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FPPC Fines Gay SJ School Trustee

by Heather Cassell

South Bay school board member John Lindner. Photo: Courtesy Facebook
South Bay school board member John Lindner. Photo: Courtesy Facebook   (Source:Courtesy Facebook )

A state watchdog agency has fined a gay South Bay school board trustee for embezzling funds from the campaign account for a school ballot measure and for misleading investigators about his actions.

The state Fair Political Practices Commission in September approved the $18,500 fine against John Lindner, who serves on the board overseeing the Franklin-McKinley School District in San Jose, and disclosed it publicly October 19. According to the FPPC, the fine against Lindner individually was $15,000, while the remaining $3,500 fine was against Lindner and a campaign committee he controlled.

Lindner, 55, who has served as school trustee since 2004 and was re-elected to his fourth term in November 2016, used $13,000 from the Franklin-McKinley for Our Kids - Yes on Measure J 2010 campaign for personal use, according to an audit performed earlier this year. Measure J was a $50 million bond to modernize neighborhood schools and equip them with technology and other capital improvements. Voters approved it by 70 percent, according to Smart Voter.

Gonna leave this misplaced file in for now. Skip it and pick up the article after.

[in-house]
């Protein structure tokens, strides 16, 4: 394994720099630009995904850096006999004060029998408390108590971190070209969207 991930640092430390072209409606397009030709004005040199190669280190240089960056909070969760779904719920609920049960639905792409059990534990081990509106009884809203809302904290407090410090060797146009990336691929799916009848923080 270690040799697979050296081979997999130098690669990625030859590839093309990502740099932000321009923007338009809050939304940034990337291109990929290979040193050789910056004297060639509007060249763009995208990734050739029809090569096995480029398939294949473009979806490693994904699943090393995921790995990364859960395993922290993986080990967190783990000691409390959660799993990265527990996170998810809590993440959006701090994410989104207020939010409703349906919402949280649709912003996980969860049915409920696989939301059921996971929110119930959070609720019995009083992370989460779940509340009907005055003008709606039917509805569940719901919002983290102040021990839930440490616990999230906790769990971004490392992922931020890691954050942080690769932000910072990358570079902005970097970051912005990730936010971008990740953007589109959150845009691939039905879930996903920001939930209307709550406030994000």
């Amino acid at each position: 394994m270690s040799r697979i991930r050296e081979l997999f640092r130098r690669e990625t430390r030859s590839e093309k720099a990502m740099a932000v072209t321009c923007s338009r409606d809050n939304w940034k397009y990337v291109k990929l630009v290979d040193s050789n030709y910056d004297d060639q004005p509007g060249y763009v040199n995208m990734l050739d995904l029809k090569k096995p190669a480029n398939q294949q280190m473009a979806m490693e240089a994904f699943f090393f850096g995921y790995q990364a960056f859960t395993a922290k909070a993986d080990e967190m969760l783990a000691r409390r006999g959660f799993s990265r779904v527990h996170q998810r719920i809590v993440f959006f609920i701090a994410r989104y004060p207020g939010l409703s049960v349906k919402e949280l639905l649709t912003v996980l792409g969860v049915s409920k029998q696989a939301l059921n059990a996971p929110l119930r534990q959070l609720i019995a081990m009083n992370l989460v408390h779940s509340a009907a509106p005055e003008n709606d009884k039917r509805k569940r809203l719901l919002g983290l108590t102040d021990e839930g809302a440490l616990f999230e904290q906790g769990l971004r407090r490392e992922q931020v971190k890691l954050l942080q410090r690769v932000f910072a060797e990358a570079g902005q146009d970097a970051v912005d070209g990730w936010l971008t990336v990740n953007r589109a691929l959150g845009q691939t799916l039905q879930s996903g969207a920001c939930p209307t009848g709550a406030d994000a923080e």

Lindner, a retired elementary school teacher, was the campaign treasurer responsible for handling the finances when the Measure J committee was terminated at the end of 2015. Lindner claimed to investigators that he disbursed the funds in $90 anonymous donations to community organizations, but he couldn't provide proof and there was no paper trail.